Washington has focused funds on Iraq and Afghanistan and taken its eye off the ball in terms of hypersonic weapons, says US official.
The United States and China are engaged in an arms race to develop the most lethal hypersonic weapons, the US Air Force secretary has said, as Beijing and Washington build and test more and more of the high-speed next-generation arms.
"There is an arms race, not necessarily for increased numbers, but for increased quality," Air Force Secretary Frank Kendall told Reuters news agency during an interview in his Pentagon office on Tuesday.
"It's an arms race that has been going on for quite some time. The Chinese have been at it very aggressively."
In October, the top US military officer, General Mark Milley, confirmed a Chinese hypersonic weapons test that military experts say appears to show Beijing's pursuit of an Earth-orbiting system designed to evade American missile defences.
This year the Pentagon has held several hypersonic weapons tests with mixed success.
In October, the Navy successfully tested a booster rocket motor that would be used to power a launch vehicle carrying a hypersonic weapon aloft.
Hypersonic weapons travel in the upper atmosphere at speeds of more than five times the speed of sound, or about 6,200 kilometres per hour.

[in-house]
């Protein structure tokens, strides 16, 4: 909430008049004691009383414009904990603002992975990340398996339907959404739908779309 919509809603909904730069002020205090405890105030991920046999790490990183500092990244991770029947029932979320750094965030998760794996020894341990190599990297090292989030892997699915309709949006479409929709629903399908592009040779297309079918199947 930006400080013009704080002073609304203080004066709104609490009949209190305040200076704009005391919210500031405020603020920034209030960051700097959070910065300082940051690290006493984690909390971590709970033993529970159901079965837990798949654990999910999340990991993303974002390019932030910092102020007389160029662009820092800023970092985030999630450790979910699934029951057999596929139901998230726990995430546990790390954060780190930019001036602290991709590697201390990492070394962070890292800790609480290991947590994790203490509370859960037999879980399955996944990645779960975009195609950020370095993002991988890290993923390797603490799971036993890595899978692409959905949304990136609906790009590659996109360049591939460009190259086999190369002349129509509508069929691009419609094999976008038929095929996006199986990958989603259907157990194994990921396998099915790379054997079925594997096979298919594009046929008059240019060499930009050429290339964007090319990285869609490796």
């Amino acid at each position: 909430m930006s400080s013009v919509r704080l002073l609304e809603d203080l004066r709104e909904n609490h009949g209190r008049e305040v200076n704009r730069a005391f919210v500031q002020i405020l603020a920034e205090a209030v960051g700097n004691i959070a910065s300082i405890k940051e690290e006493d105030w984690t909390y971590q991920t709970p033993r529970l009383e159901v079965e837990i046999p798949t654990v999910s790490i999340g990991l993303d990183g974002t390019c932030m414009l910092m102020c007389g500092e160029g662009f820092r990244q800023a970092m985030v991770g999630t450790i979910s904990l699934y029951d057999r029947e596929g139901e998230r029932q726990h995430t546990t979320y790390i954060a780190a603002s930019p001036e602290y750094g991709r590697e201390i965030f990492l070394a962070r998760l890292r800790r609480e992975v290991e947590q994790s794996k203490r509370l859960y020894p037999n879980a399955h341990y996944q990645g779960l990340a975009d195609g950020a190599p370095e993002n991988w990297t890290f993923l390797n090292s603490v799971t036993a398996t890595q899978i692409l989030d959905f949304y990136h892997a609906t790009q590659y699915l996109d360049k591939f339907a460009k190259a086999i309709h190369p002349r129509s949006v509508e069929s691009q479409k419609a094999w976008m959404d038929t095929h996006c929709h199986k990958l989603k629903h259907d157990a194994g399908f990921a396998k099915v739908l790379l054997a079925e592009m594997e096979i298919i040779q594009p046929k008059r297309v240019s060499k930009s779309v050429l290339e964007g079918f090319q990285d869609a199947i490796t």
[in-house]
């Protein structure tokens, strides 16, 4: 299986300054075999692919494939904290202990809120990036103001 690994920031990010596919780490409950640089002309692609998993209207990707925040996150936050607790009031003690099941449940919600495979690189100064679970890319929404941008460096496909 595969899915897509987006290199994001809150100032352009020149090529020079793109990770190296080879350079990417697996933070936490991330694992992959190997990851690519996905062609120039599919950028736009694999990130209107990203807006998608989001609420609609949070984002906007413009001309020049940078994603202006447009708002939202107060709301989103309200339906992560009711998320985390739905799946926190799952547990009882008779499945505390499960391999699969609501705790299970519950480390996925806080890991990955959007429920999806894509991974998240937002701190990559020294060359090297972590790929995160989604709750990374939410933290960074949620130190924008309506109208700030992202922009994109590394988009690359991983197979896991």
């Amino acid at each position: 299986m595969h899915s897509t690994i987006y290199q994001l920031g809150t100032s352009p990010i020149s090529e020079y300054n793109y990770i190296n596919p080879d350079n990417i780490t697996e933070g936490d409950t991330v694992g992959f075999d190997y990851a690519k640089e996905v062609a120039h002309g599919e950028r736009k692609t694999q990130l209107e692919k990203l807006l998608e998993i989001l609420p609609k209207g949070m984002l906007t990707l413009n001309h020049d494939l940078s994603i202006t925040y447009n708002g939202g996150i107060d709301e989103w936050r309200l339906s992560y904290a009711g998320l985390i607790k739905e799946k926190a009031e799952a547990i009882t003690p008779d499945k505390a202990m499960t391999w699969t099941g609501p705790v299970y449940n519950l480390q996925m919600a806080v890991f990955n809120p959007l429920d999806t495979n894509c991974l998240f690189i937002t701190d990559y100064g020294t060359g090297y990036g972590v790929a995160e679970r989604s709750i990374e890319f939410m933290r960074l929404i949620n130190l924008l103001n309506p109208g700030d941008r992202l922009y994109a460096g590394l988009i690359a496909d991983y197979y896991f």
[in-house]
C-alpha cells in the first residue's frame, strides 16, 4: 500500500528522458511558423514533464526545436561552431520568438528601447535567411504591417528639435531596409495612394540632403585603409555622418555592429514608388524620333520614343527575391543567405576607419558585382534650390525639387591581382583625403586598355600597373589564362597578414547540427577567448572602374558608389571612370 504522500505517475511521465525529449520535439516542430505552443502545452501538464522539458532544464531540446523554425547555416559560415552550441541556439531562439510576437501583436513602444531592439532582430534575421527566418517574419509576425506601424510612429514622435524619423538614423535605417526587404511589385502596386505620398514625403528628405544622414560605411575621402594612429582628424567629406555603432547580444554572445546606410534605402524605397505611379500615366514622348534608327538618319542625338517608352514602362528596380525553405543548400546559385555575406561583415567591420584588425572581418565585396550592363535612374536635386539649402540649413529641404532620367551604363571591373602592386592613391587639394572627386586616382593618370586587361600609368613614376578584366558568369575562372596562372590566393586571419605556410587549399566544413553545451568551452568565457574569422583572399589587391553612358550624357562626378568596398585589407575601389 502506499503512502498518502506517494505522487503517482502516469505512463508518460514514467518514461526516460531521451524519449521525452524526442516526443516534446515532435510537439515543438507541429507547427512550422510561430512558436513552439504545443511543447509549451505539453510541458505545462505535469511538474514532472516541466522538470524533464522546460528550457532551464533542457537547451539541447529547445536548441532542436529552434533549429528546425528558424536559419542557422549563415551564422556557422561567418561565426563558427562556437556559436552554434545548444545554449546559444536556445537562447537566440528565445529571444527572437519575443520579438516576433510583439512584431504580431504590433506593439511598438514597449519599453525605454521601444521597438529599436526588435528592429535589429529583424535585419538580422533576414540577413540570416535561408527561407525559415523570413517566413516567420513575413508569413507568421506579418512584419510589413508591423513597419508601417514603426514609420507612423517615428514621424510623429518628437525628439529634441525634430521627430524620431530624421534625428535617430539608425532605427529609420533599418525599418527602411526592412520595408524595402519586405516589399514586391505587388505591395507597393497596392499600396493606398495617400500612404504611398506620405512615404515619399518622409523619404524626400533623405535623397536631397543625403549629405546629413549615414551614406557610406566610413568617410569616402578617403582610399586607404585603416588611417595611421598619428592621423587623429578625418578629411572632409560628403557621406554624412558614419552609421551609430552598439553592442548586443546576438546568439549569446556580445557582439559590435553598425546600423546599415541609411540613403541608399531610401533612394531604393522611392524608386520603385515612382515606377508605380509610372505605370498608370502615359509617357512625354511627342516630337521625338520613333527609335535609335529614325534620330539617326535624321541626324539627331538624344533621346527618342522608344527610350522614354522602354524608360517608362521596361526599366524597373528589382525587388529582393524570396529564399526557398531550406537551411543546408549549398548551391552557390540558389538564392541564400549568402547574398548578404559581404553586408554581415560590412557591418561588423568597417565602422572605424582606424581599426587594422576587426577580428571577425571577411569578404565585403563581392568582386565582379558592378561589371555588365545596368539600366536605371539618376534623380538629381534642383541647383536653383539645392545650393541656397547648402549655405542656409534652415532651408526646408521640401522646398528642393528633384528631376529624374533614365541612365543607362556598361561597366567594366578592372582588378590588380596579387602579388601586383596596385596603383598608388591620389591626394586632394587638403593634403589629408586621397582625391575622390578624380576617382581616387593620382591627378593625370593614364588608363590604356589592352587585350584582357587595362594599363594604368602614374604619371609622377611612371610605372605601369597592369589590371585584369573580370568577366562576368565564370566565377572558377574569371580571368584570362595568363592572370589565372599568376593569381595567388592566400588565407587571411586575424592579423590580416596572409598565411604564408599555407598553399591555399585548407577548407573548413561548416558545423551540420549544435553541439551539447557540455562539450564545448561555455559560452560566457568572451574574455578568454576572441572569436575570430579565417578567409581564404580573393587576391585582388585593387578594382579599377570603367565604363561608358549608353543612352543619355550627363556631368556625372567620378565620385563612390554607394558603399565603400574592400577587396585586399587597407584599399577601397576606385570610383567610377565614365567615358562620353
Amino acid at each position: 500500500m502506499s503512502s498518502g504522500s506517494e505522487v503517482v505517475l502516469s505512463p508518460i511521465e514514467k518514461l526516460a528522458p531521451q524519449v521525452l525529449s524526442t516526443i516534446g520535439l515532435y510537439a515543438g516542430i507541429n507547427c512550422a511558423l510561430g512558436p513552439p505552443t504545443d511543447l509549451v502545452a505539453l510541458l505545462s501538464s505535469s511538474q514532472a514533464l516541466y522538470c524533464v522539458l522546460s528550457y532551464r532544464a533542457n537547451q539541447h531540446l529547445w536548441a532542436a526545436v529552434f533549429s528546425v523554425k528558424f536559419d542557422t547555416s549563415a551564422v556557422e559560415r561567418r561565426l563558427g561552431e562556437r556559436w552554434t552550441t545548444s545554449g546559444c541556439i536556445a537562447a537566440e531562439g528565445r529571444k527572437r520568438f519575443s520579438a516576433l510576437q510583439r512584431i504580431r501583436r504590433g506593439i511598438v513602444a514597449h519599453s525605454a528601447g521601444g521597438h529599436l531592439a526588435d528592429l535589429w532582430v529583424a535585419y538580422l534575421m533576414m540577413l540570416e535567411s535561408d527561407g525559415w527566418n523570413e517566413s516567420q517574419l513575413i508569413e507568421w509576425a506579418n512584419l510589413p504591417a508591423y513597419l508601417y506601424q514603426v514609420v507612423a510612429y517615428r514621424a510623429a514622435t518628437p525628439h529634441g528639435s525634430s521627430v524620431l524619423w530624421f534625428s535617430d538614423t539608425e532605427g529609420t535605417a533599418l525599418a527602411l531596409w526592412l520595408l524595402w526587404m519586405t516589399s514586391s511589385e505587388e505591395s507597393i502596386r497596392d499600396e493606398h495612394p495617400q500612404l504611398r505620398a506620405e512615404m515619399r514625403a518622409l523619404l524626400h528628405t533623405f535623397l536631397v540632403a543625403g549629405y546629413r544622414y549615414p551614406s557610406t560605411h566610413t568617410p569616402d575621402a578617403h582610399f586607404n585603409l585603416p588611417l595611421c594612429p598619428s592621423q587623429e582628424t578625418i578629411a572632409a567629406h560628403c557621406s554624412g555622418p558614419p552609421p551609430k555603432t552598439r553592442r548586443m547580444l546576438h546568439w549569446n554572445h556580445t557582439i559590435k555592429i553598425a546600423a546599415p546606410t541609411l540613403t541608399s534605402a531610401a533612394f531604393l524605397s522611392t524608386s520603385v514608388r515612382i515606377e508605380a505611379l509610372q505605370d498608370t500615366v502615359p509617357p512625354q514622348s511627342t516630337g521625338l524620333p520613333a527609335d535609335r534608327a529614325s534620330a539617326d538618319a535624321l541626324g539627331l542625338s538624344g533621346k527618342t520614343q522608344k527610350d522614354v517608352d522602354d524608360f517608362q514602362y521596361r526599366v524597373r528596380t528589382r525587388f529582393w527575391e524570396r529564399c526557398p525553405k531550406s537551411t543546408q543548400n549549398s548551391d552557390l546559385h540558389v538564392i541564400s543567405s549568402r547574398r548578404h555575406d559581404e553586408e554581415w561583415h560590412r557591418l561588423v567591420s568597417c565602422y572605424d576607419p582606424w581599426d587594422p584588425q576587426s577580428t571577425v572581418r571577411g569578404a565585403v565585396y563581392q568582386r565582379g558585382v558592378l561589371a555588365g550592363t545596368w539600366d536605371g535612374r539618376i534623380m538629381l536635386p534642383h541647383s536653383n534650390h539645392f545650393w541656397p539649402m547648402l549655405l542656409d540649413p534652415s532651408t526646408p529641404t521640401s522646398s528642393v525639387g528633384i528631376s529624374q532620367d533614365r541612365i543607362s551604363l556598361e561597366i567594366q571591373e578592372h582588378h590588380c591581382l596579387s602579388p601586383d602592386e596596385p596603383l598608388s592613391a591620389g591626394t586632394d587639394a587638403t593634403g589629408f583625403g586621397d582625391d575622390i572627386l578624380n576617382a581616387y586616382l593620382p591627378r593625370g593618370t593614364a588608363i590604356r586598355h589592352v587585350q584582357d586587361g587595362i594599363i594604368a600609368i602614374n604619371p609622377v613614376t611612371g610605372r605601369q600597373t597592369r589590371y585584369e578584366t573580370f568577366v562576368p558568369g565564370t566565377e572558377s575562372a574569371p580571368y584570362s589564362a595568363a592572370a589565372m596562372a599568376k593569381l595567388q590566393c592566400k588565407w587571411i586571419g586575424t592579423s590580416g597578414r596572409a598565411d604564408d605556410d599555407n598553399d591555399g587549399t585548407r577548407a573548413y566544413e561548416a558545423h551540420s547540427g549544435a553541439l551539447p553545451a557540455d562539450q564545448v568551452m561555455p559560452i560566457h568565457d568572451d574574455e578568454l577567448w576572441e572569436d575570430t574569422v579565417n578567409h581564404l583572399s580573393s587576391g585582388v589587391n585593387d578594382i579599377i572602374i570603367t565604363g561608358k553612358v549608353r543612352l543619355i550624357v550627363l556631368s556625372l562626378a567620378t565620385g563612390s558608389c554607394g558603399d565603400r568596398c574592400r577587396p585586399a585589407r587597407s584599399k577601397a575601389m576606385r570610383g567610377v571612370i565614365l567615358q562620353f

READ MORE: The new arms race for hypersonic weapons
US military focused funds on Iraq, Afghanistan
Kendall noted that while the US military has focused funds on Iraq and Afghanistan, it has taken its eye off the ball in terms of hypersonic weapons.
"This isn't saying we've done nothing, but we haven't done enough," he said.
As the Pentagon enters the 2023 annual budget cycle, Kendall hopes to raise funds with the retirement of older and expensive-to-maintain systems in favor of new systems, including hypersonic development programs.
"I love the A-10. The C-130 is a great aircraft that's been very capable and very effective for a lot of missions. The MQ-9s have been very effective for counterterrorism and so on. They're still useful, but none of these things scare China," Kendall said, referring to a more than 40-year-old combat aircraft, a plane for carrying cargo, and widely used drones, respectively.
Defence contractors tout their hypersonic arms plans
Defence contractors hope to capitalise on the shift to hypersonic weapons not only by building them but also by developing new detection and defeat mechanisms.
Arms makers Lockheed Martin Corp, Northrop Grumman Corp, and Raytheon Technologies Corp have all touted their hypersonic weapons programmes to investors as world focus shifted to the new arms race for an emerging class of weapon.
Still, the Pentagon wants defence contractors to cut the ultimate cost of hypersonic weapons, the head of research and development has said, as the next generation of super-fast missiles being developed currently costs tens of millions per unit.